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Think twice before you "Keep the Change"

February 5th, 2007 at 03:08 pm

You might've seen the Bank of America commercials for their "Keep the Change" promotion. You know, that annoying commercial where the happy shiney people hand over their debit card to pay for purchases, and then do this rather sensual, clandestine little touching-of-fingers move. I have the feeling Bank of America purposefully uses the cutsey handplay motion to distract viewers into thinking this "Keep the Change" promotion is a better deal than it is in reality.

Face it; any sort of bank deals always have some sort of catch. The bank isn't out to give you a bunch of free money, as the "keep the change" advertising may lead you to believe. Instead, the bank is simply trying to pocket more of your money. Think about it. The way the promotion works is, if your total purchase is $3.58, the bank will round up and debit $4.00 from your checkings, then automatically deposit the 0.42 cents in change into your savings account. Essentially, instead of having the loose coins rattling in your pockets, they go straight into the bank.

As my mom pointed out, psychologically, this concept works really well for some. Some people don't keep track of all their loose coins (re: dropped coins), so it is a better deal to have the bank keep track of those pennies and dimes. For those who would otherwise might have lost those coins, it would impress them to watch their savings balance "grow."

Note that Bank of America regular savings account earns a pithy interest rate of 0.20%, which is pretty much equivalent to keeping the coins in your pocket. However, at the end of the year, you'll earn 5% interest on the cumulative change- NOT on your total balance, say, if you originally had $500 deposited into your account. Still, considering how much ends up going into the ol' coin jar at home, then it might be nice to earn that extra 5% interest...provided you can keep your hands out of that savings account during the year.

One very attractive prospect that might push you to enroll is, during the first three months, Bank of America is price-matching your change. Now, this is an actual "free money" offer (not 100% free since it will be reported as 1099-INT) that might be worth taking advantage. If you were sly enough to purchase an item for $1.01, then Bank of America would be forced to price-match and add in 0.99 to your savings. That's almost like getting your full cashback. Purchase something for $2.02, get 0.98 from the bank, which means you ended up spending $1.04, or ~50% off the original price. Spend $10.05, get 0.95 from the bank, bringing the original price down to $9.10....you get the idea.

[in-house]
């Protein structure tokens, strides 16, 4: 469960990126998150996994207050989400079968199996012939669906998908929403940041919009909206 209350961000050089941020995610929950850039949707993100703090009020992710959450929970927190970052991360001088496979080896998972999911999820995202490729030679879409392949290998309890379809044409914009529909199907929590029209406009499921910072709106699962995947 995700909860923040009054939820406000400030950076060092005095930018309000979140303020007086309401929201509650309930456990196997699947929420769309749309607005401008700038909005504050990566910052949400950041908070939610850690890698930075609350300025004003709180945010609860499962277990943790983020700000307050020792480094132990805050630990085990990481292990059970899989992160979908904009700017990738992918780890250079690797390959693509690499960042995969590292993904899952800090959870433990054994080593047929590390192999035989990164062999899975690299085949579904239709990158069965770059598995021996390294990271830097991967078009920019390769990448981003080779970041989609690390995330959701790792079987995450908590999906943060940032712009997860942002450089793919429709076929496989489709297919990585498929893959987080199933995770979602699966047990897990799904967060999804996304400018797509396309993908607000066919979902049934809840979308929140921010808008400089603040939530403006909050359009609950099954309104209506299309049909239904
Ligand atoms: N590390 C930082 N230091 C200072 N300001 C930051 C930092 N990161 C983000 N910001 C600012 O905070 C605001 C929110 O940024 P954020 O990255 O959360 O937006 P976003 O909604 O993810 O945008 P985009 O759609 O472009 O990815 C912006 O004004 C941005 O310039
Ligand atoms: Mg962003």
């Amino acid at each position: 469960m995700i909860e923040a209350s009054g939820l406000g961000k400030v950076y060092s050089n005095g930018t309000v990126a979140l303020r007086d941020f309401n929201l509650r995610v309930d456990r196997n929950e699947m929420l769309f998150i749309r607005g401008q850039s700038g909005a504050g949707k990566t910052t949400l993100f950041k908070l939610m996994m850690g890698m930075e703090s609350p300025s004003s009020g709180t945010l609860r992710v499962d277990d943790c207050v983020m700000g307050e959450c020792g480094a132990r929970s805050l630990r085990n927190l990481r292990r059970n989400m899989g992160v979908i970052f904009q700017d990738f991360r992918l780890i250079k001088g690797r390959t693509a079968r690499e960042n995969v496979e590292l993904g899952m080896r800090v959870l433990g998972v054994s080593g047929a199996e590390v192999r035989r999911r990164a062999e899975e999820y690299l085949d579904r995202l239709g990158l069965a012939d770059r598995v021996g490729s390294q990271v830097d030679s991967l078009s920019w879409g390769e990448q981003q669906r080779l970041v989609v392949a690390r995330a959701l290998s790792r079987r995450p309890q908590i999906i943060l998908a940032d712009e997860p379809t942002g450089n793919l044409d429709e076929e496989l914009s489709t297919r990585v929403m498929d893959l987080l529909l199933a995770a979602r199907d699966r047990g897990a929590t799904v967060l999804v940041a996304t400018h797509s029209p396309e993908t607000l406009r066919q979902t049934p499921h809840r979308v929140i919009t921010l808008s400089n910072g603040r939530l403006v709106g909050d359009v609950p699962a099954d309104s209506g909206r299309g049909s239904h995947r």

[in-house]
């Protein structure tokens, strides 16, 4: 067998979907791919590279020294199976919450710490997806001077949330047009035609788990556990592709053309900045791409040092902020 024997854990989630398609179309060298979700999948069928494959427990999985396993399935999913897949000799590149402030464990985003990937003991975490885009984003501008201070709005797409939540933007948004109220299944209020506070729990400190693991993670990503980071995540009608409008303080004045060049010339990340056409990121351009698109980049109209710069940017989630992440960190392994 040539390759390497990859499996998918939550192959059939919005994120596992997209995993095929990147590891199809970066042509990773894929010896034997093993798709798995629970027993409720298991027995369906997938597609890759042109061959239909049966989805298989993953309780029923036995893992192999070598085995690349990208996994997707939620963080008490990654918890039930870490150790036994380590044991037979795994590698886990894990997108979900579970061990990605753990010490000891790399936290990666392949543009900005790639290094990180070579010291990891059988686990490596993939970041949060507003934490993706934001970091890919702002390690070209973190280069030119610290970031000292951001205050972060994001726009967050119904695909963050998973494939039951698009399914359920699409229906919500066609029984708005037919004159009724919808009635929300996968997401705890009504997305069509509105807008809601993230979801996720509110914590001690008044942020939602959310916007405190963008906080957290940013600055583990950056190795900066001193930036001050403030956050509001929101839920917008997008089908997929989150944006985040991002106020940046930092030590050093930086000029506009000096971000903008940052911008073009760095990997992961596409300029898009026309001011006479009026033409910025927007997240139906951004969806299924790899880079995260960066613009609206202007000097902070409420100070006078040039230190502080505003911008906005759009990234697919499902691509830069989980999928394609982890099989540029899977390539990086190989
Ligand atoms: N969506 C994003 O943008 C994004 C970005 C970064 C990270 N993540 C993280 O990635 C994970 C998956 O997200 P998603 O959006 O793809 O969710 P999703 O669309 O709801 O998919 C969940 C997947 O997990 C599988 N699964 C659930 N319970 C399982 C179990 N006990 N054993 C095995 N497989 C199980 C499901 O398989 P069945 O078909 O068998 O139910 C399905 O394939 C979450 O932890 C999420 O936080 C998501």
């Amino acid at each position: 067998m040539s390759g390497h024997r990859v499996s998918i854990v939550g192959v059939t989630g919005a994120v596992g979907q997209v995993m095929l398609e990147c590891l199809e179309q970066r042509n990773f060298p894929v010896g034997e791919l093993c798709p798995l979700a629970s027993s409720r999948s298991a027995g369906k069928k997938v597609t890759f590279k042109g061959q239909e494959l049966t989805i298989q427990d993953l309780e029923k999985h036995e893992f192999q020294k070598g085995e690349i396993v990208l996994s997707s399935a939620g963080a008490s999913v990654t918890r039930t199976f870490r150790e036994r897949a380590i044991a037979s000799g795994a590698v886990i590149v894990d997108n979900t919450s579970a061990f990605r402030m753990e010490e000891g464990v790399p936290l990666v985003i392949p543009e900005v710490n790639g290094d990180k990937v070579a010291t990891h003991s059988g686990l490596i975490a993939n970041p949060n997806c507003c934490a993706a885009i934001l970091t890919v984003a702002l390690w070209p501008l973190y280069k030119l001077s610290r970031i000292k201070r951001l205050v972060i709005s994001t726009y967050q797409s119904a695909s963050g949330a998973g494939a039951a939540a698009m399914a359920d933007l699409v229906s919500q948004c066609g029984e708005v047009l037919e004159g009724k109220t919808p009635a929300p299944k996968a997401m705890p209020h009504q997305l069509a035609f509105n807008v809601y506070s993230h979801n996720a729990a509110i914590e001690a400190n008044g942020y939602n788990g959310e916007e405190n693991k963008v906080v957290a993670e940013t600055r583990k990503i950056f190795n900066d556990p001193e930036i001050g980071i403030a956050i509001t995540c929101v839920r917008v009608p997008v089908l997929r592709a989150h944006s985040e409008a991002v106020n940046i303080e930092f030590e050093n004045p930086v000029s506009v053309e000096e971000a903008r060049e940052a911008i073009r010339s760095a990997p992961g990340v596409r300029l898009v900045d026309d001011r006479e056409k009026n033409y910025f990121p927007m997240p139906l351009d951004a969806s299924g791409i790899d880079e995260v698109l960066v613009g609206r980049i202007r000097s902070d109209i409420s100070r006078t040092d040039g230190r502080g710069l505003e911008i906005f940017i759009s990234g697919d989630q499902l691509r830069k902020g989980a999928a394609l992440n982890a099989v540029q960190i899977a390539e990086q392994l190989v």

In conclusion, "Keep the Change" is more a way to reallocate money than an actual money-making scheme. Instead of taking change out of your pocket and then having it spent or scattered to the winds, it goes automatically back into the bank. The alleged "savings" is really your own money, just being held in the relative safety of the bank instead of lying in the car cupholder. But if you are good about keeping track of loose change then those coins might be better off in your pocket. And if you are a "cash only" person in the first place, then "Keep the Change" is definitely not for you since it involves debit/credit card usage.

4 Responses to “Think twice before you "Keep the Change"”

  1. laceshawl Says:

    Question, does the bank charge on the debit transactions? Here in NZ we were the first country where debit cards were tried out. At first it was promoted as better than cheques because you didn't have to pay a fee. As soon as everyone was using them they slapped a charge on. It now costs me $nz1 to write a cheque and $nz.30 to use my card. I blench when I see young students using their cards to buy a cup of coffee and other minor transactions. For me it is cheaper to buy my groceries once a week using my card, and withdraw cash at the same time.

  2. jersey jen Says:

    you're 100% right, paigu! the match is obviously less than $1 each time, so to make money, you have to do a lot of transactions. however, it builds on the idea that people don't miss the small change and that acts up to future surprises.

    that reminds me of a $0.01 scheme from Office Space movie. ok, i'm tangent.

  3. pjmama Says:

    I'm not a fan of the keep the change program, but that's because I already do, and deposit it into an emigrant account that earns me 5% interest anyways. I try and use my ATM card as little as possible now because I dont hold onto my money as well, I've noticed. But I never get charged for using my card anywhere either... oh well.

  4. tener Says:

    You're right, bank promos always have a catch!

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